United States District Court, C.D. California
ORDER TO SHOW CAUSE WHY THE PETITION SHOULD NOT BE
DISMISSED AS UNTIMELY
FREDERICK F. MUMM UNITED STATES MAGISTRATE JUDGE
April 13, 2016, petitioner Alfonso Munoz Alegria
(“petitioner”), a California prisoner,
constructively filed a Petition for Writ of Habeas Corpus
by a Person in State Custody (the “petition”),
pursuant to 28 U.S.C. § 2254, in the Eastern District of
California. (Dkt. 1.) On June 2, 2017, the matter was
transferred to this Court. (Dkt. 6.) The petition challenges
petitioner's 2013 conviction in the Superior Court of
Riverside County for various crimes.
PERIOD FOR FEDERAL HABEAS PETITIONS
present proceedings were initiated after the April 24, 1996,
effective date of the Antiterrorism and Effective Death
Penalty Act (“AEDPA”), Pub. L. No. 104-132, 110
Stat. 1214 (1996). Accordingly, AEDPA's timeliness
provisions apply, including a one-year limitations period
which is subject to both statutory and equitable tolling.
See 28 U.S.C. § 2244(d)(1). For those prisoners
whose convictions became final post-AEDPA, the one-year
period starts running from the latest of four alternative
dates set forth in 28 U.S.C. § 2244(d)(1)(A)-(D).
See, e.g., Patterson v. Stewart, 251 F.3d
1243, 1245-47 (9th Cir. 2001).
petitioner has not provided any basis to find otherwise, the
Court presumes that Section 2244(d)(1)(A), which governs the
start date in most habeas cases, applies here. Section
2244(d)(1)(A) provides that the one-year limitations period
“shall run from the latest of . . . the date on which
the [petitioner's conviction] became final by the
conclusion of direct review or the expiration of the time for
seeking such review.” Where, as here, the challenged
judgment was affirmed by the state's highest court, the
period of direct review ends either when the petitioner
failed to file a certiorari petition in the United
States Supreme Court and the 90-day period for doing so has
expired, or when the Supreme Court has ruled on a filed
petition. See Clay v. United States, 537 U.S. 522,
527-32 and nn.3-4, 123 S.Ct. 1072, 155 L.Ed.2d 88 (2003);
Wixom v. Washington, 264 F.3d 894, 897 (9th Cir.
California Supreme Court denied petitioner's petition for
review on January 13, 2016. Thus, for the purposes of section
2244(d)(1)(A), petitioner's conviction became final on
April 12, 2016, ninety days after the California Supreme
Court affirmed his conviction. Accordingly, the one-year
limitations period was set to expire on April 12, 2017.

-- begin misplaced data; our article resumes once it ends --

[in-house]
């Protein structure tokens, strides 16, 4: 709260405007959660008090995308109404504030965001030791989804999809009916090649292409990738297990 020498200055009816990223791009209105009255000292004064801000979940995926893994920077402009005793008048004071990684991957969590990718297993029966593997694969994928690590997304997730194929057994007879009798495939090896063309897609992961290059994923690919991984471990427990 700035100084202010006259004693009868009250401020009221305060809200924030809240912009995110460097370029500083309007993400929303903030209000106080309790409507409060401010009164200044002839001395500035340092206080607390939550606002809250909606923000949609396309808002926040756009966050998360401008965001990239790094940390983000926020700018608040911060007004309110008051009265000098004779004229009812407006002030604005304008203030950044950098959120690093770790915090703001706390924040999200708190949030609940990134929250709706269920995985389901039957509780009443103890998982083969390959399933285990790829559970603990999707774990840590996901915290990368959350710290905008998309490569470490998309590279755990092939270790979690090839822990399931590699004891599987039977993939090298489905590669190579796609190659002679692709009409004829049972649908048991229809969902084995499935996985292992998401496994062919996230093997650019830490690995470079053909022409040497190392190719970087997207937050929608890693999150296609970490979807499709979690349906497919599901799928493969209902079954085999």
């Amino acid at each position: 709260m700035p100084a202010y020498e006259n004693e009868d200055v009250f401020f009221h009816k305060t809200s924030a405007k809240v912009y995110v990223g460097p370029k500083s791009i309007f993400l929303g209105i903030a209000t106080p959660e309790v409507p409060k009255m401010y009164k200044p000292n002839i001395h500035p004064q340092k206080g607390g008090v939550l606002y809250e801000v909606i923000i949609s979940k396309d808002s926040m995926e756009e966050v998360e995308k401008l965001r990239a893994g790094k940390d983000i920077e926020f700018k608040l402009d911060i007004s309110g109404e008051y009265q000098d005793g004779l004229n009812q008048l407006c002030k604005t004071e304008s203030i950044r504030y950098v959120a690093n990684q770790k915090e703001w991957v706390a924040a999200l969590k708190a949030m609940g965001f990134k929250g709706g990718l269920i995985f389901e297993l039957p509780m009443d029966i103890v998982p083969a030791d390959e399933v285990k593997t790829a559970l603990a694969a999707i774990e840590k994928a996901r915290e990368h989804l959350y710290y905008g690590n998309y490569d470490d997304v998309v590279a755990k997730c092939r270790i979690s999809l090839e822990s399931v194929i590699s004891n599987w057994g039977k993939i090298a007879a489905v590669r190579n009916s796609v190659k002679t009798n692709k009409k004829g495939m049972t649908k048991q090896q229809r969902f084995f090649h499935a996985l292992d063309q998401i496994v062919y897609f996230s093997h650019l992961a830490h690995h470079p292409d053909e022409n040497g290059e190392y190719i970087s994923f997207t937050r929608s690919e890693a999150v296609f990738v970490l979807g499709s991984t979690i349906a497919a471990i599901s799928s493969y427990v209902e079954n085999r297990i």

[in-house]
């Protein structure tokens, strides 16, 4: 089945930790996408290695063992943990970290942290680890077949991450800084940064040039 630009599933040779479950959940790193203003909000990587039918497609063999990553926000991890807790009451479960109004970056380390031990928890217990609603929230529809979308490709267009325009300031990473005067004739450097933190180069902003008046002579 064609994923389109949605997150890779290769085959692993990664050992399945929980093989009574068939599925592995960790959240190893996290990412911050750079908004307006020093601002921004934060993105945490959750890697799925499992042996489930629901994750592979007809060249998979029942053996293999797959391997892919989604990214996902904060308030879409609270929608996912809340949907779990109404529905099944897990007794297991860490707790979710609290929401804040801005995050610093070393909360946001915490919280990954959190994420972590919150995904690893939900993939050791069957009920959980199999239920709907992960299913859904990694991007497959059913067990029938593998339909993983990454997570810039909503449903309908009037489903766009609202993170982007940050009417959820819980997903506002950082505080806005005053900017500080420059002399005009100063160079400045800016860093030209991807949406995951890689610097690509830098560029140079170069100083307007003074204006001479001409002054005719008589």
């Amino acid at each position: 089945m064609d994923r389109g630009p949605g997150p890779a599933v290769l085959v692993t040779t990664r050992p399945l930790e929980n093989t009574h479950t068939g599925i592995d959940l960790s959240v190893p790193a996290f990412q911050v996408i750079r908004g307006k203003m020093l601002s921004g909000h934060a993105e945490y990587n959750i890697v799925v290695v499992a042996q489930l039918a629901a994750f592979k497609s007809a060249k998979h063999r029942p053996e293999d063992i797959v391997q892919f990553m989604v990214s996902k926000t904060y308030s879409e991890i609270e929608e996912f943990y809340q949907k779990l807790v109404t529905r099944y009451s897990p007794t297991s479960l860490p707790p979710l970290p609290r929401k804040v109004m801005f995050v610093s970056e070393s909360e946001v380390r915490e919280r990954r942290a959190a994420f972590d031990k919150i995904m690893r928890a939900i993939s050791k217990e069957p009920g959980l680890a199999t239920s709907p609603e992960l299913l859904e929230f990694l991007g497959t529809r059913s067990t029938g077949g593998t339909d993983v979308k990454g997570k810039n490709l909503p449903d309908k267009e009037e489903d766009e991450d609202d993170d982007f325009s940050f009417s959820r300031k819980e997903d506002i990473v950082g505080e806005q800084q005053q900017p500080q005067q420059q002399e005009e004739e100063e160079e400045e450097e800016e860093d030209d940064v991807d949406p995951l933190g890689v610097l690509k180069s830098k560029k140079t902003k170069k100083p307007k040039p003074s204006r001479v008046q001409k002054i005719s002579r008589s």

See Patterson, 251 F.3d at 1245-47. Because
petitioner did not initiate the current proceedings until
April 13, 2017, the present action is untimely, absent
statutory or equitable tolling. See 28 U.S.C. §
2244(d)(1); See Bell v. Barnes, 2013 WL 5548621, at
*4 (C.D. Cal. Oct. 4, 2013) (citations omitted) (finding that
petition filed one day late is untimely).
28 U.S.C. § 2244(d)(2) provides that “[t]he time
during which a properly filed application for state
post-conviction or other collateral review with respect to
the pertinent judgment or claim is pending shall not be
counted toward any period of limitation under this
subsection.” Here, petitioner admits he has never filed
a state habeas petition, an admission that California court
records confirm. Accordingly, he is not entitled to any
statutory tolling and the petition is untimely unless he is
entitled to almost one year of equitable tolling.
AEDPA limitations period also may be subject to equitable
tolling, if the petitioner shows that extraordinary
circumstances beyond the petitioner's control made timely
filing of a federal habeas petition impossible and the
petitioner has acted diligently in pursuing his rights.
Holland v. Florida, 560 U.S. 631, 649 (2010). The
petitioner bears the burden of showing that equitable tolling
is appropriate. Miranda v. Castro, 292 F.3d 1063,
1065 (9th Cir. 2002).
petitioner has demonstrated neither that any extraordinary
circumstances prevented him from filing a timely petition nor
that he diligently pursued his right to file. Accordingly,
petitioner has not shown that he is entitled to equitable
ORDER TO SHOW CAUSE
the allegations and facts of the petition, petitioner has not
demonstrated that he is entitled to a later start date of the
limitations period. Therefore, and because the petition does
not demonstrate any basis for tolling the statute, or for
setting aside the one-year limitation, the Court orders
petitioner to show cause in writing within thirty (30) days
of the date of this order why the petition should not be
dismissed as time-barred. If petitioner fails to ...